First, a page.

Parents Cite Restaurants as Most Common Source of Food Sickness in Kids
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No parent wants to come home from a picnic or restaurant with a little one whose stomachache turns into much worse.
But few parents are using some simple strategies to protect kids from food poisoning outside the home, such as at a potluck or restaurant, according to a new report from C.S. Mott Children’s Hospital National Poll on Children’s Health (link is external) at the University of Michigan.
One in 10 parents say their child has gotten sick from eating spoiled or contaminated food, with restaurants named as the most common source (68 percent.) But just a fourth say they check health inspection ratings before dining out.
“In most cases children recover quickly from food poisoning, but in certain cases it can be debilitating,” says Mott Poll co-director Gary L. Freed, M.D., M.P.H.
“It’s impossible to completely protect children from food-borne illness. However, there are strategies to try to reduce the risk of getting sick from eating spoiled or contaminated food. We found that while parents paid closer attention to food safety in their own home, they were not always as cautious about outside sources.”
Among parents of children who had gotten sick from spoiled or contaminated food, just a third say their child has gotten sick from food eaten at their own home.
Parents reported putting a lot of effort into food safety in the home. Most parents said they wash their hands before preparing a meal (87 percent), wash fruits and vegetables before serving (80 percent), and check the expiration dates on refrigerated food (84 percent). If a refrigerated product was more than two days past its expiration date, 57 percent of parents said they would smell or taste it themselves to see if it was OK to eat, while 43 percent said they would automatically throw the food away. If parents heard that a food product in their home had been recalled, almost all would not feed it to their children with 58 percent reporting they would throw it away and 40 percent returning it for a refund or replacement.
Other sources of kids getting sick from spoiled or contaminated food included school (21 percent), a friend’s house (14 percent), or at a potluck (11 percent).
Foodborne illness affects more than 75 million people a year, most often caused by toxins, parasites, viruses, and bacteria – such as salmonella and E. coli. Food poisoning can occur when germs, either certain bacteria or viruses, contaminate food or drinks. This can happen at many different places in the process as food moves from harvesting to packaging to preparation to serving. Once contaminated food enters the body, some germs release toxins that can cause diarrhea, vomiting and sometimes fever or muscle aches. Hand washing, keeping cutting boards clean and washed and storing and cooking food at proper temperatures are also important when preparing and serving meals.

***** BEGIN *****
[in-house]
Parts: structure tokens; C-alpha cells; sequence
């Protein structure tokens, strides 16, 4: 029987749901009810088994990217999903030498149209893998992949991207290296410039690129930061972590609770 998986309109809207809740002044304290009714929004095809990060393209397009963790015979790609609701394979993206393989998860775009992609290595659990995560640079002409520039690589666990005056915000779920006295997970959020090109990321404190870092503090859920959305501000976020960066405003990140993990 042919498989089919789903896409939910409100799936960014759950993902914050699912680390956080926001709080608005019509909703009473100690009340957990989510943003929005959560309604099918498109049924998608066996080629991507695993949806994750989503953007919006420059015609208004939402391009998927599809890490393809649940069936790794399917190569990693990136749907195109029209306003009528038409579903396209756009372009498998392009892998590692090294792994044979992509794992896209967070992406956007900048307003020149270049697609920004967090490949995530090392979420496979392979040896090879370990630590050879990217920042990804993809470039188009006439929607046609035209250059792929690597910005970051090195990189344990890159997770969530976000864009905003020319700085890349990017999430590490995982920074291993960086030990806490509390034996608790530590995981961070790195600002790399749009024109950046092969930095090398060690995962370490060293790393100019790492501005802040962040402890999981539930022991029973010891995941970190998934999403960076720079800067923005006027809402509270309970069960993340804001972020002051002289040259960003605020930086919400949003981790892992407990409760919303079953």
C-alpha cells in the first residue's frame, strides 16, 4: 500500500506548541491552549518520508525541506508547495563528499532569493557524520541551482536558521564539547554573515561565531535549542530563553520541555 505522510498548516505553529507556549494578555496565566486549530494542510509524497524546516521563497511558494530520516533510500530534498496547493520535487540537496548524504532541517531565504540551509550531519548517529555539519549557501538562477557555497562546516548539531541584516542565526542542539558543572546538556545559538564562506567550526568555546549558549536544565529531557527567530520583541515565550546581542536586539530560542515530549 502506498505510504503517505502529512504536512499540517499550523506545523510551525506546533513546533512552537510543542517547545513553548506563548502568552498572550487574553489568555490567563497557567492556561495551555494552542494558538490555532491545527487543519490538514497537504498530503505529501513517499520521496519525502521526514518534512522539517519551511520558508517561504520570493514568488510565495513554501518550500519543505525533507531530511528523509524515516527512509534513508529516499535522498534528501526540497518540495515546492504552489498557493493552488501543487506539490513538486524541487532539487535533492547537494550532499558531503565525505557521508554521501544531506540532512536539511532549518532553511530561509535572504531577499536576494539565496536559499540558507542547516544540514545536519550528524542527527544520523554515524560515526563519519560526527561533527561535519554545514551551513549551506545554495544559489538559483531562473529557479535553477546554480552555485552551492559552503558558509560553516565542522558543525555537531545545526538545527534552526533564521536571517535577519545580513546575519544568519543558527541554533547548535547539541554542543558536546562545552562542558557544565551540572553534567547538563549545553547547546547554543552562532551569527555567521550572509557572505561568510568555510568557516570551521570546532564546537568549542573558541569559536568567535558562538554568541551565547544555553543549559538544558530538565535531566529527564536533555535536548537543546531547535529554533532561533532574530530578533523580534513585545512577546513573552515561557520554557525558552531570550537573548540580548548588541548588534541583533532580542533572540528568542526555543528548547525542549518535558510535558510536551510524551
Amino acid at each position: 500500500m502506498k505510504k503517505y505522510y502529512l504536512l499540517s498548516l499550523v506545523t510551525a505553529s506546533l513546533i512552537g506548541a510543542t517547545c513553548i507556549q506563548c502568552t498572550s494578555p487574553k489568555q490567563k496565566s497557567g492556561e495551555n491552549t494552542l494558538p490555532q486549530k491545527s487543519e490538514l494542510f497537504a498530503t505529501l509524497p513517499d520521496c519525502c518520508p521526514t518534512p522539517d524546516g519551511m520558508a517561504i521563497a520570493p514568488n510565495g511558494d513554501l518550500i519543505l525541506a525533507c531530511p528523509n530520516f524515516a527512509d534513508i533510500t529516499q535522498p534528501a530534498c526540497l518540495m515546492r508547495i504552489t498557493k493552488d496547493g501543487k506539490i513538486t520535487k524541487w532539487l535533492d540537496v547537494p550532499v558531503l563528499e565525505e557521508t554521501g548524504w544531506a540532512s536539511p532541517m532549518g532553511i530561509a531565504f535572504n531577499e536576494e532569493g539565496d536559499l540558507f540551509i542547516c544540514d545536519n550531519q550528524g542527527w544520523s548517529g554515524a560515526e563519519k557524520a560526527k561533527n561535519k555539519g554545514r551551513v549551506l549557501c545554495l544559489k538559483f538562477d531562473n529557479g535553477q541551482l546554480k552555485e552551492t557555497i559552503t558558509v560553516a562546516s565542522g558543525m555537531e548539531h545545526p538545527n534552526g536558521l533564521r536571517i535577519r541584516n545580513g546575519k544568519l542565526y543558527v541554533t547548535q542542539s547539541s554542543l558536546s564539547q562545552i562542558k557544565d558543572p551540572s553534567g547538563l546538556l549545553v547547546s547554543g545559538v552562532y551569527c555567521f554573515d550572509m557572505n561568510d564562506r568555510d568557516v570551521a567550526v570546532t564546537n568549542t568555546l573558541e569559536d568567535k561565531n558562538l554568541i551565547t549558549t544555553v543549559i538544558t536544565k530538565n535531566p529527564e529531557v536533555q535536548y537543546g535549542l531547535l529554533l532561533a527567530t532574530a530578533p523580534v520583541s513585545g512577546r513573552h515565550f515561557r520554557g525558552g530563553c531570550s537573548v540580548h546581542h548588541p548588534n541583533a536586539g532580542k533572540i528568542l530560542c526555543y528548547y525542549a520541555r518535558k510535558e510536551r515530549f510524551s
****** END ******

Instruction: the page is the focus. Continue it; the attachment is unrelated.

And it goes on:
Freed says an increasingly common germ passed on by unwashed hands is the virus, Hepatitis A. Hepatitis A vaccine is recommended for all children at one year of age and can prevent almost all cases in those immunized.
Symptoms of food poisoning start anywhere from an hour to three days after eating contaminated food. Freed says the most important initial treatment for food poisoning is making sure a child drinks plenty of fluids to prevent dehydration. Although food poisoning is a usually mild illness, there are multiple hospitalizations and even some deaths in the U.S each year.
“Contaminated food can make both kids and adults very sick very quickly. For very young children, whose immune systems are not fully developed, this kind of illness can present a greater risk of serious complications,” Freed says.
“Simple precautions, like checking restaurant inspections and following food safety rules when cooking and storing food, can help keep your family safe.”
This article has been republished from materials provided by Michigan Medicine - University of Michigan. Note: material may have been edited for length and content. For further information, please contact the cited source.
Safe to eat? Parent food safety practices for their children. May 21, 2018 Volume 31 , Issue 5.